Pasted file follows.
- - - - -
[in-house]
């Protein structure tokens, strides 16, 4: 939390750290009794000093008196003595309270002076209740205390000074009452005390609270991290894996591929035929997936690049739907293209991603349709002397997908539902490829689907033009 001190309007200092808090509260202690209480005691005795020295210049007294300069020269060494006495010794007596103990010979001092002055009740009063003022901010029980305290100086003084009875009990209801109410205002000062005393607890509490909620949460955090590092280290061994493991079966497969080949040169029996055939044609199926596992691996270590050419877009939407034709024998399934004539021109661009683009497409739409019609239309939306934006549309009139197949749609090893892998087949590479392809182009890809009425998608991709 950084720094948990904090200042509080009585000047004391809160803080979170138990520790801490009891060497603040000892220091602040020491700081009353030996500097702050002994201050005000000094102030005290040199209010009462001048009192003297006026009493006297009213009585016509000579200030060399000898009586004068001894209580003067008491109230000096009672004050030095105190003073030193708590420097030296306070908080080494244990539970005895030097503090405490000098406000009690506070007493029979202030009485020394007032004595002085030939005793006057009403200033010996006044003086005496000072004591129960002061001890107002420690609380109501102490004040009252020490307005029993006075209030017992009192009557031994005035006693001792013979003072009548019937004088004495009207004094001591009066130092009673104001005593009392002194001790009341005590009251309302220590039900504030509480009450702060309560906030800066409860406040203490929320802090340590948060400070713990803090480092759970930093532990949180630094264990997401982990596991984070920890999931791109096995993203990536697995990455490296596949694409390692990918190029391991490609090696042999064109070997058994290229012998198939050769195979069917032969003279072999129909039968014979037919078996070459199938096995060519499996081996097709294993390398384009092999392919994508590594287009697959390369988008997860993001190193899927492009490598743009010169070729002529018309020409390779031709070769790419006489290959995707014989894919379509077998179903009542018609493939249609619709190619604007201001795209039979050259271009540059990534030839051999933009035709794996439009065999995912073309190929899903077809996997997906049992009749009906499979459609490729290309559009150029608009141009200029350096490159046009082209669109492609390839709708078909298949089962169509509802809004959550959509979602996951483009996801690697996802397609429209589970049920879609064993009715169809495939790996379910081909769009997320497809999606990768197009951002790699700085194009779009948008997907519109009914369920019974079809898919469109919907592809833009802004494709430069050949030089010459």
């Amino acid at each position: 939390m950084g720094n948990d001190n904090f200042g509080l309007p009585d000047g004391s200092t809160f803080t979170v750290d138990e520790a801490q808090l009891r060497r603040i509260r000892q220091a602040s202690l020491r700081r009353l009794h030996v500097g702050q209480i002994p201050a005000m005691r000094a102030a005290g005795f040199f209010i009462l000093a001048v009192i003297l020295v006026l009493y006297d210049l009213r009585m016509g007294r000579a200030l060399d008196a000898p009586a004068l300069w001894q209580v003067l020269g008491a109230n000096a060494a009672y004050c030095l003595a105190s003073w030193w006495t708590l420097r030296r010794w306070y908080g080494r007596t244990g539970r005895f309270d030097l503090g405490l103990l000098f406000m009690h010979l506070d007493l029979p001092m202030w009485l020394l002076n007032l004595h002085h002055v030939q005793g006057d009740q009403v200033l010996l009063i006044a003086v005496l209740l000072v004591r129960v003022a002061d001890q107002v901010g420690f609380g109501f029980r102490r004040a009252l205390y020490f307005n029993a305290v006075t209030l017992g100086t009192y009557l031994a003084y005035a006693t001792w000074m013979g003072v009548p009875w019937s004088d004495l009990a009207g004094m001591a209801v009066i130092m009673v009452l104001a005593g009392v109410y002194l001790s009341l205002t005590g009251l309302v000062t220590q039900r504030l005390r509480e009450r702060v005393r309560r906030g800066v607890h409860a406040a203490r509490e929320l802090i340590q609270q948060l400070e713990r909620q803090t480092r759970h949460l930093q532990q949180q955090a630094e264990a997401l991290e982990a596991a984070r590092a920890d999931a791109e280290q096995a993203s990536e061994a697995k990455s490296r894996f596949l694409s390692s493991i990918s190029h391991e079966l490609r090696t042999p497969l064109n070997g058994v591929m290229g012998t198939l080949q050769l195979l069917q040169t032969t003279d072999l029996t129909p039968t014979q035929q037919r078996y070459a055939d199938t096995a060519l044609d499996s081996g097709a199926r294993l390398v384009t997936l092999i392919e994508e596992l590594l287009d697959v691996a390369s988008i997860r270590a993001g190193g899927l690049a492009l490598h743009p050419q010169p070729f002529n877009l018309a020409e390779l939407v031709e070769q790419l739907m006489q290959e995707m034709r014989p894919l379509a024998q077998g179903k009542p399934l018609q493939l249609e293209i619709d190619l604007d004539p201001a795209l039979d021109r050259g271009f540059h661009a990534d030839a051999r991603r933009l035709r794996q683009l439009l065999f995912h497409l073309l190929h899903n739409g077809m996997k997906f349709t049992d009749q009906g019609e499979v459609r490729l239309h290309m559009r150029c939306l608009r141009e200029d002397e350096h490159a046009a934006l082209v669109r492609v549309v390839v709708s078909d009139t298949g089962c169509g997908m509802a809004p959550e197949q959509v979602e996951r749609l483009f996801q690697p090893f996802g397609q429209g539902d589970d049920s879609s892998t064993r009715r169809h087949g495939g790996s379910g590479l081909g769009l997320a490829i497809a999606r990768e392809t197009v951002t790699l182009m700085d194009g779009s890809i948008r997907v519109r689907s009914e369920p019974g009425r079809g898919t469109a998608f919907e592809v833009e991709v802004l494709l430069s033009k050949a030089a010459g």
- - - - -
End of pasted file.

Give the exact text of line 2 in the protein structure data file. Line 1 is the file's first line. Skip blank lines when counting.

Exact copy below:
């Protein structure tokens, strides 16, 4: 939390750290009794000093008196003595309270002076209740205390000074009452005390609270991290894996591929035929997936690049739907293209991603349709002397997908539902490829689907033009 001190309007200092808090509260202690209480005691005795020295210049007294300069020269060494006495010794007596103990010979001092002055009740009063003022901010029980305290100086003084009875009990209801109410205002000062005393607890509490909620949460955090590092280290061994493991079966497969080949040169029996055939044609199926596992691996270590050419877009939407034709024998399934004539021109661009683009497409739409019609239309939306934006549309009139197949749609090893892998087949590479392809182009890809009425998608991709 950084720094948990904090200042509080009585000047004391809160803080979170138990520790801490009891060497603040000892220091602040020491700081009353030996500097702050002994201050005000000094102030005290040199209010009462001048009192003297006026009493006297009213009585016509000579200030060399000898009586004068001894209580003067008491109230000096009672004050030095105190003073030193708590420097030296306070908080080494244990539970005895030097503090405490000098406000009690506070007493029979202030009485020394007032004595002085030939005793006057009403200033010996006044003086005496000072004591129960002061001890107002420690609380109501102490004040009252020490307005029993006075209030017992009192009557031994005035006693001792013979003072009548019937004088004495009207004094001591009066130092009673104001005593009392002194001790009341005590009251309302220590039900504030509480009450702060309560906030800066409860406040203490929320802090340590948060400070713990803090480092759970930093532990949180630094264990997401982990596991984070920890999931791109096995993203990536697995990455490296596949694409390692990918190029391991490609090696042999064109070997058994290229012998198939050769195979069917032969003279072999129909039968014979037919078996070459199938096995060519499996081996097709294993390398384009092999392919994508590594287009697959390369988008997860993001190193899927492009490598743009010169070729002529018309020409390779031709070769790419006489290959995707014989894919379509077998179903009542018609493939249609619709190619604007201001795209039979050259271009540059990534030839051999933009035709794996439009065999995912073309190929899903077809996997997906049992009749009906499979459609490729290309559009150029608009141009200029350096490159046009082209669109492609390839709708078909298949089962169509509802809004959550959509979602996951483009996801690697996802397609429209589970049920879609064993009715169809495939790996379910081909769009997320497809999606990768197009951002790699700085194009779009948008997907519109009914369920019974079809898919469109919907592809833009802004494709430069050949030089010459």